Some women can experience moods swings during the menopause, or even before the age of menopause, especially on the lead up to their periods. However, during the menopause when your hormone levels are changing, anxiety can set in, without any cause or effect.
Hormones play a huge role in our mood and it can sometimes feel like you are on an emotional roller coaster. Feelings of anxiety and even panic attacks are a common symptom of the menopause. Many people forget about the mental symptoms associated with the menopause and tend to think more about hot flushes or their lack of sex drive, however our mental health is especially important during the menopause.
Our oestrogen and testosterone levels decrease throughout the menopause, which effects our moods. Our hormone levels effect anxiety, anger, energy levels and even panic attacks. This then in turn can affect our day to day living. It may be that you find you don’t want to see friends you used to really enjoying meeting up with or that getting up and going into work every day becomes a real struggle. All these things can be mentally draining, which then leaves you feeling physically drained as well.
These mood swings and feelings of anxiety can easily be mistaken for depression and GPs first call may be to prescribe anti-depressants.
Also, if you suffered from post-natal depression, you are more susceptible to these types of feelings during the menopause, as your hormone levels affect your body more than others.
MY PANIC ATTACKS – BY A MENOPAUSAL WOMAN
I felt my heart getting faster and faster, and my breathing started to increase. My temperature was rising and I could not control any part of my body. It was the start of a panic attack yet again.
As soon as I started to think about leaving the house it felt like my brain had taken over my body and wouldn’t let me think logically. My heart rate had increased so much that I felt frozen with panic.
When I first had a panic attack, I actually thought I was having a heart attack and was going to die. The feeling was so immense that I called 999 and an ambulance came out to see me.
My heart rate was so high they took me into hospital to get me checked out. Luckily for me it was not a heart attack but diagnosed as a panic attack.
I still have panic attacks on a regular basis, but I have now learnt to control them and no longer call 999 every time!! I use a combination of methods to help control my anxiety. Now I walk on a daily basis and I also took up Pilates as I found the breathing really helped me.
HOW CAN I HELP ANXIETY AND PANIC ATTACKS?
PILATES OR YOGA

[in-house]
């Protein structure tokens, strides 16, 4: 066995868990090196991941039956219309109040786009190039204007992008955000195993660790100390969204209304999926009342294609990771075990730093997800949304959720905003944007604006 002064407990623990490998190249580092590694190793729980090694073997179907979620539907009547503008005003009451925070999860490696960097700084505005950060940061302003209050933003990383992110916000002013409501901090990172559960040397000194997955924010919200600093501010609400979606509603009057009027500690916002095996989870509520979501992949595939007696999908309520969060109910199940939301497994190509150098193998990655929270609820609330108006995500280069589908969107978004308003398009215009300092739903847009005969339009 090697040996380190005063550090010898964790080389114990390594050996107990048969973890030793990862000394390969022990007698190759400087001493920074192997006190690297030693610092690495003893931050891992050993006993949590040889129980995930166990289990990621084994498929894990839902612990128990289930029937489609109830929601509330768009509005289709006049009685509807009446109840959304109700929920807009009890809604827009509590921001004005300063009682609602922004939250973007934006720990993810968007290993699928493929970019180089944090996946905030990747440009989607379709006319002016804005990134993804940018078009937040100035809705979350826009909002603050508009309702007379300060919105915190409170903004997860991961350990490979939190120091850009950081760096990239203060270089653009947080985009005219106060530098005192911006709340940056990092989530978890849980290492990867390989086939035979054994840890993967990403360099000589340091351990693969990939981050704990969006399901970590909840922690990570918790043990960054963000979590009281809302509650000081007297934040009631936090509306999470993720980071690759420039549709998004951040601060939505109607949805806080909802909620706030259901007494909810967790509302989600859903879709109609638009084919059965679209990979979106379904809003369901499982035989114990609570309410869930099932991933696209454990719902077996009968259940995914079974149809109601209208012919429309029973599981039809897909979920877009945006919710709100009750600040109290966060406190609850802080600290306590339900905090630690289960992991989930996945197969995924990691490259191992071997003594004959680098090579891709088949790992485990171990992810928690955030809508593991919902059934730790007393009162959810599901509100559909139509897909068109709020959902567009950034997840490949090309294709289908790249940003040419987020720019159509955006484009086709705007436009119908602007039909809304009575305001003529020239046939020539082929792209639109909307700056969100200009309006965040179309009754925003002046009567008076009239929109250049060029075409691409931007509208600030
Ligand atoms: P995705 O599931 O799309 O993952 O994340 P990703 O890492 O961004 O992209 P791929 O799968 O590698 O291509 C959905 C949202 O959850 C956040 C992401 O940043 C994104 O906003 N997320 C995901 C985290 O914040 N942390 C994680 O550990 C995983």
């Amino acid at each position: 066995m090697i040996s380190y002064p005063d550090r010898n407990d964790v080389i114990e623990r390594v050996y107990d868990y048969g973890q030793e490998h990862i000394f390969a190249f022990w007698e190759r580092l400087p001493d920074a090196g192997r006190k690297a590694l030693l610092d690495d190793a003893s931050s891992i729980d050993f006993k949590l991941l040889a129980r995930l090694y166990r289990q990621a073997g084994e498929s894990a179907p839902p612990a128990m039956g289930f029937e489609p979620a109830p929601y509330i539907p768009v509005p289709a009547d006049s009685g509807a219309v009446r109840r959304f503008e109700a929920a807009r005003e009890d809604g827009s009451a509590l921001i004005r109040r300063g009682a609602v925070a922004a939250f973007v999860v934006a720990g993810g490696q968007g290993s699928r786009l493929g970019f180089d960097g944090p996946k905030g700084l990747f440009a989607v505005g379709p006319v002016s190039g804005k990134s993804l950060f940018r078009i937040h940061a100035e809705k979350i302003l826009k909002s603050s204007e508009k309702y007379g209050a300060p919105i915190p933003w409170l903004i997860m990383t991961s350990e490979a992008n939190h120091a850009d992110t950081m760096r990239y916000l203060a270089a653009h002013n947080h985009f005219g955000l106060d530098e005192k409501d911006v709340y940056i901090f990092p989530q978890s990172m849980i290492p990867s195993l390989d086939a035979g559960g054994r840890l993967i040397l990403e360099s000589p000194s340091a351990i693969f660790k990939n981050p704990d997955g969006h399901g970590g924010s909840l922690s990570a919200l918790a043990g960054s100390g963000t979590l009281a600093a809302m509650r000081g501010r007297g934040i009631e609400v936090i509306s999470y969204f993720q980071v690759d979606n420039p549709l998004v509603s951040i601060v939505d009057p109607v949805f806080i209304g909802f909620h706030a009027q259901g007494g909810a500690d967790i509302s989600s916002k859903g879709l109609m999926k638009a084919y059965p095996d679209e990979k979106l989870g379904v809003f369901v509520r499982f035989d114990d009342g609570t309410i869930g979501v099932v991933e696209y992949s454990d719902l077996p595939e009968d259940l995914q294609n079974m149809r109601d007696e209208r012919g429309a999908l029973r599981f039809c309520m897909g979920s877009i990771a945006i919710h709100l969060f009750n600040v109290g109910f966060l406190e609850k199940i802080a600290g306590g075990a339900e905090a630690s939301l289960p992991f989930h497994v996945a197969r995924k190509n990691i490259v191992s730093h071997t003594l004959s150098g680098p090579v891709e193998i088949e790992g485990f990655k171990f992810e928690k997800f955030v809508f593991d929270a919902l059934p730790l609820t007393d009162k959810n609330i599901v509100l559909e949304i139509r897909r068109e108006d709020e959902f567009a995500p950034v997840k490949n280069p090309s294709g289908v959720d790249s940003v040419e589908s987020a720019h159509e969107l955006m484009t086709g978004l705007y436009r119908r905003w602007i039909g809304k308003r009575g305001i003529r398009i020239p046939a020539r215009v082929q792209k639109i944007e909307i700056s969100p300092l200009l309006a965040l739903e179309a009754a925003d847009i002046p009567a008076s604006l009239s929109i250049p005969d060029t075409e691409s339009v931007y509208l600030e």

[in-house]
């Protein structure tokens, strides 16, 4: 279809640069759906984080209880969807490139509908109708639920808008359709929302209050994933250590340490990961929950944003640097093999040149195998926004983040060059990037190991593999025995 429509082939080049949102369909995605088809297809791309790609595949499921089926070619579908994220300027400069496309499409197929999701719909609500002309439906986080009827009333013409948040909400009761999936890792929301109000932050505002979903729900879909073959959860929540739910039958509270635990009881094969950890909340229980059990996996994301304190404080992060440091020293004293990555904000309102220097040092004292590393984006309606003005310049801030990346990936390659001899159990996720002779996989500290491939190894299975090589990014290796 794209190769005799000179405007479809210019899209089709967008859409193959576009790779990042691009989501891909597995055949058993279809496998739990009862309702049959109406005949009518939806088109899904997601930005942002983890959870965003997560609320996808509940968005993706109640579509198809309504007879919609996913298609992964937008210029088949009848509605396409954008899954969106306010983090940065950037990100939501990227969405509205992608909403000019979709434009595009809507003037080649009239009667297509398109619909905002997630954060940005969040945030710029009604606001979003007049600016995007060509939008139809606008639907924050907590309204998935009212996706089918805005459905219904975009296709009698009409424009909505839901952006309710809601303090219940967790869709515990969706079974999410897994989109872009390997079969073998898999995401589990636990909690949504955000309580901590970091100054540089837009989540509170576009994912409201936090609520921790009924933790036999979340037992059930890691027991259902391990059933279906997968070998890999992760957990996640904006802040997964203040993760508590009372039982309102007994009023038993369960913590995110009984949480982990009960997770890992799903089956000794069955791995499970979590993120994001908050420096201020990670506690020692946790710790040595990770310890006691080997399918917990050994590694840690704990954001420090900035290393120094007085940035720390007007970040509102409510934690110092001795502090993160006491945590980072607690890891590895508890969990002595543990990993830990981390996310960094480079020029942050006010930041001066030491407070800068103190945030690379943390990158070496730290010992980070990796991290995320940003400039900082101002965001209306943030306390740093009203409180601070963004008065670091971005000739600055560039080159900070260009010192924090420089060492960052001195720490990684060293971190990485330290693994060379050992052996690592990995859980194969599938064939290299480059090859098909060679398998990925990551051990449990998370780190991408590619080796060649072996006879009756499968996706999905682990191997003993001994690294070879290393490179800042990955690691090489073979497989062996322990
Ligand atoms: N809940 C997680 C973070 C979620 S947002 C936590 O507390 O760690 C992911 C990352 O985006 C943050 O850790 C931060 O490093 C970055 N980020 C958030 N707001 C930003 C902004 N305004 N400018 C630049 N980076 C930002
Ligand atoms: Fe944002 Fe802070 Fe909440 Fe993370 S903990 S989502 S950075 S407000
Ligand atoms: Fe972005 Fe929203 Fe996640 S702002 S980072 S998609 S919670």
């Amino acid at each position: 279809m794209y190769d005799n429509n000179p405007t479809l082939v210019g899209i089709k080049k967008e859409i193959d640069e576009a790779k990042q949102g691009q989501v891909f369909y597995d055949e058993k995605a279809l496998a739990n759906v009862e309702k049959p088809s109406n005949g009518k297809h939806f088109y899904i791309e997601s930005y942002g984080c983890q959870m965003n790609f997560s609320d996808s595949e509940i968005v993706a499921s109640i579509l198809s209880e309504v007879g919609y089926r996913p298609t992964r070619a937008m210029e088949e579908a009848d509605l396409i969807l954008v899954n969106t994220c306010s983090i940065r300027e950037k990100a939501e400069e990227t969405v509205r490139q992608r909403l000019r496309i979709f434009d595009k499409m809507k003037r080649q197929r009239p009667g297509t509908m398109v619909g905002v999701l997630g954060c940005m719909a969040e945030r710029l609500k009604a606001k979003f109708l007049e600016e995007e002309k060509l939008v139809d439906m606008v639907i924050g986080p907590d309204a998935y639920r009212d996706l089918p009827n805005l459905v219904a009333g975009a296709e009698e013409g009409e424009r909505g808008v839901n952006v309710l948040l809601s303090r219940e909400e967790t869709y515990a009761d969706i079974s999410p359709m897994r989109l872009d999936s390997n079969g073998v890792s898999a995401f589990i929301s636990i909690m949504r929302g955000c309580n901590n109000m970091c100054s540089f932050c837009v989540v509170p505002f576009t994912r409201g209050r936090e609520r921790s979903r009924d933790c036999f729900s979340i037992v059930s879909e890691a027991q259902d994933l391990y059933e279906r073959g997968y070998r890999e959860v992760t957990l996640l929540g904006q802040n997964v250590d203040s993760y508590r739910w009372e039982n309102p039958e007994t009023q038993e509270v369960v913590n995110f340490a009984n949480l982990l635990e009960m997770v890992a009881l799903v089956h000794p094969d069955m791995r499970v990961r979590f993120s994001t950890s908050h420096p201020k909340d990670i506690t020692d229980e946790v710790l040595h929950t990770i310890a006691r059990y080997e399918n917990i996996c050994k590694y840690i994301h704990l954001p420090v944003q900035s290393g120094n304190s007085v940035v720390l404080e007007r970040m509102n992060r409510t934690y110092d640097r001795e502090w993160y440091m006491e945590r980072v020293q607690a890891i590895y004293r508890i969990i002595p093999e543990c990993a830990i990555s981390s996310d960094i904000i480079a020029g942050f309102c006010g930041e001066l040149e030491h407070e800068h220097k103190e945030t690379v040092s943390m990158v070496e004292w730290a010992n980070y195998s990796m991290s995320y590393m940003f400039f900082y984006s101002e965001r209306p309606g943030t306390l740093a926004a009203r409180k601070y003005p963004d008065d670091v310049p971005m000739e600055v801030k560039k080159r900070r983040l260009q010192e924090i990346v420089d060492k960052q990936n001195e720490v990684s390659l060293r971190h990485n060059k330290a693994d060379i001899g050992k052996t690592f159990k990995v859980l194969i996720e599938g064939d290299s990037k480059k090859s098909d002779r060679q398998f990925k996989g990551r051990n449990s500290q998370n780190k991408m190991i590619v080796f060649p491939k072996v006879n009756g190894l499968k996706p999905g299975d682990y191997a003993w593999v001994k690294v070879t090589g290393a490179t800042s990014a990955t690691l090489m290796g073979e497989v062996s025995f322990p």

Both Pilates and yoga operate on breath awareness and provide a mind and body connection. This type of exercising can be extremely beneficial to anybody with anxiety or who has panic attacks.
Start off by having a one to one session with a Pilates or yoga instructor and explain why you are starting. They will then be able to give you a short set of exercises that can be done when you feel a panic attack coming on. The lateral breathing method can be a great way to manage anxiety.
If you are over-weight or smoke, look at changing your lifestyle to help yourself going forward. Small changes in your diet can make a huge difference. If you do smoke but find giving up impossible, maybe try to reduce your daily intake gradually.
Try to get at least 30 minutes of fresh air every day. A daily walk can be of great benefit. Even try and walk with a friend to combine a social visit as well!
COGNITIVE BEHAVIOURAL THERAPY
NICE recommends cognitive behavioural therapy, otherwise known as CBT, as a treatment for anxiety experienced by women during the menopause.
CBT is a talking therapy that helps you manage your problems by looking at the way you think and behave. It looks to change the negative thoughts and feelings that can trap you in a vicious cycle.
You can get CBT on the NHS and will need to be referred by your GP. Alternatively, you can pay for therapy privately. You can find a psychological therapist in your area here.
Hormone Replacement Therapy can be a good way to treat anxiety and panic attacks. Sometimes these symptoms can be misdiagnosed as depression, so anti-depressants are prescribed.
If you know you are menopausal and having these feelings it is important to speak with your GP. Discuss HRT options, as this replaces the lost oestrogen your body is no longer creating and can really help with low mood and anxiety. There are several different options that oestrogen can be applied – gel, patches, or tablets.
The testosterone hormone may also be prescribed, as this can help lift your mood. It can also help with low sex drive and concentration. So, if you are suffering with brain fog and energy levels it is also worth mentioning to your GP.
Every woman is different, so it is important to get all the facts and options available and then make a decision which is right for you, not anybody else.
For further information on anxiety and products that can help visit Menodelight’s anxiety symptom area here.